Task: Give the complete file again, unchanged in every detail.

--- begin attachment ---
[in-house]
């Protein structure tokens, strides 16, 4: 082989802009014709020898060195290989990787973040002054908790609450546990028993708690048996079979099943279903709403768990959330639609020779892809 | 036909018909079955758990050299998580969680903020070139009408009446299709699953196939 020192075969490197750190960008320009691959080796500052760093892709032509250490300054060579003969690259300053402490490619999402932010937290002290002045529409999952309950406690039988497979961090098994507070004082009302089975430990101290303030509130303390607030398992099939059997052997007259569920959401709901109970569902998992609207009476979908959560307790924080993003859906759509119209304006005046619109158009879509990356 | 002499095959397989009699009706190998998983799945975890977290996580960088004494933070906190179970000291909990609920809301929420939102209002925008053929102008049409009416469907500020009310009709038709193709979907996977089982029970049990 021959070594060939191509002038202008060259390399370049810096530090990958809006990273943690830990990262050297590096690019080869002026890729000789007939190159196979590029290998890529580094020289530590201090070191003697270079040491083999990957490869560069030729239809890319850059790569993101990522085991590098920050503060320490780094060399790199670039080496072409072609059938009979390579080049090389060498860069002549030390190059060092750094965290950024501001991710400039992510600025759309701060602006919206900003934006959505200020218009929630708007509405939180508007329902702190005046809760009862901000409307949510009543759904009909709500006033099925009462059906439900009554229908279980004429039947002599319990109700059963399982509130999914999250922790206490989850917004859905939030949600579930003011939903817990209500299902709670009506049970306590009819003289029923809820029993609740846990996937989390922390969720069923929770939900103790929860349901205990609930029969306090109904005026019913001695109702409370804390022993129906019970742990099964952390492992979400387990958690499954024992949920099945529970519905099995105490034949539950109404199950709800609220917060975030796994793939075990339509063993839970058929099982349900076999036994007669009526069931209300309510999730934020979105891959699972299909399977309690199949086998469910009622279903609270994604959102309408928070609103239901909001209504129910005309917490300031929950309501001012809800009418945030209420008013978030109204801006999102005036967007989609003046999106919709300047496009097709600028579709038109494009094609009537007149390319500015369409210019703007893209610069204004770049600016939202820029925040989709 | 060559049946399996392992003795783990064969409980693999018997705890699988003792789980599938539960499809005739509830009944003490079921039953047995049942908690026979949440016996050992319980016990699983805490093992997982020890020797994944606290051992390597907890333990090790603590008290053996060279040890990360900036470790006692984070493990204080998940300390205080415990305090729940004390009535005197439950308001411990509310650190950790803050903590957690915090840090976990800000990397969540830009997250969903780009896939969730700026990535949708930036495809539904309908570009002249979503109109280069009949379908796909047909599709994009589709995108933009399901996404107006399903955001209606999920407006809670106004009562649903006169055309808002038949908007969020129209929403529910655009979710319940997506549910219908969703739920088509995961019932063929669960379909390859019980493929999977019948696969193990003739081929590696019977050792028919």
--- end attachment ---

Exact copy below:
[in-house]
């Protein structure tokens, strides 16, 4: 082989802009014709020898060195290989990787973040002054908790609450546990028993708690048996079979099943279903709403768990959330639609020779892809 | 036909018909079955758990050299998580969680903020070139009408009446299709699953196939 020192075969490197750190960008320009691959080796500052760093892709032509250490300054060579003969690259300053402490490619999402932010937290002290002045529409999952309950406690039988497979961090098994507070004082009302089975430990101290303030509130303390607030398992099939059997052997007259569920959401709901109970569902998992609207009476979908959560307790924080993003859906759509119209304006005046619109158009879509990356 | 002499095959397989009699009706190998998983799945975890977290996580960088004494933070906190179970000291909990609920809301929420939102209002925008053929102008049409009416469907500020009310009709038709193709979907996977089982029970049990 021959070594060939191509002038202008060259390399370049810096530090990958809006990273943690830990990262050297590096690019080869002026890729000789007939190159196979590029290998890529580094020289530590201090070191003697270079040491083999990957490869560069030729239809890319850059790569993101990522085991590098920050503060320490780094060399790199670039080496072409072609059938009979390579080049090389060498860069002549030390190059060092750094965290950024501001991710400039992510600025759309701060602006919206900003934006959505200020218009929630708007509405939180508007329902702190005046809760009862901000409307949510009543759904009909709500006033099925009462059906439900009554229908279980004429039947002599319990109700059963399982509130999914999250922790206490989850917004859905939030949600579930003011939903817990209500299902709670009506049970306590009819003289029923809820029993609740846990996937989390922390969720069923929770939900103790929860349901205990609930029969306090109904005026019913001695109702409370804390022993129906019970742990099964952390492992979400387990958690499954024992949920099945529970519905099995105490034949539950109404199950709800609220917060975030796994793939075990339509063993839970058929099982349900076999036994007669009526069931209300309510999730934020979105891959699972299909399977309690199949086998469910009622279903609270994604959102309408928070609103239901909001209504129910005309917490300031929950309501001012809800009418945030209420008013978030109204801006999102005036967007989609003046999106919709300047496009097709600028579709038109494009094609009537007149390319500015369409210019703007893209610069204004770049600016939202820029925040989709 | 060559049946399996392992003795783990064969409980693999018997705890699988003792789980599938539960499809005739509830009944003490079921039953047995049942908690026979949440016996050992319980016990699983805490093992997982020890020797994944606290051992390597907890333990090790603590008290053996060279040890990360900036470790006692984070493990204080998940300390205080415990305090729940004390009535005197439950308001411990509310650190950790803050903590957690915090840090976990800000990397969540830009997250969903780009896939969730700026990535949708930036495809539904309908570009002249979503109109280069009949379908796909047909599709994009589709995108933009399901996404107006399903955001209606999920407006809670106004009562649903006169055309808002038949908007969020129209929403529910655009979710319940997506549910219908969703739920088509995961019932063929669960379909390859019980493929999977019948696969193990003739081929590696019977050792028919």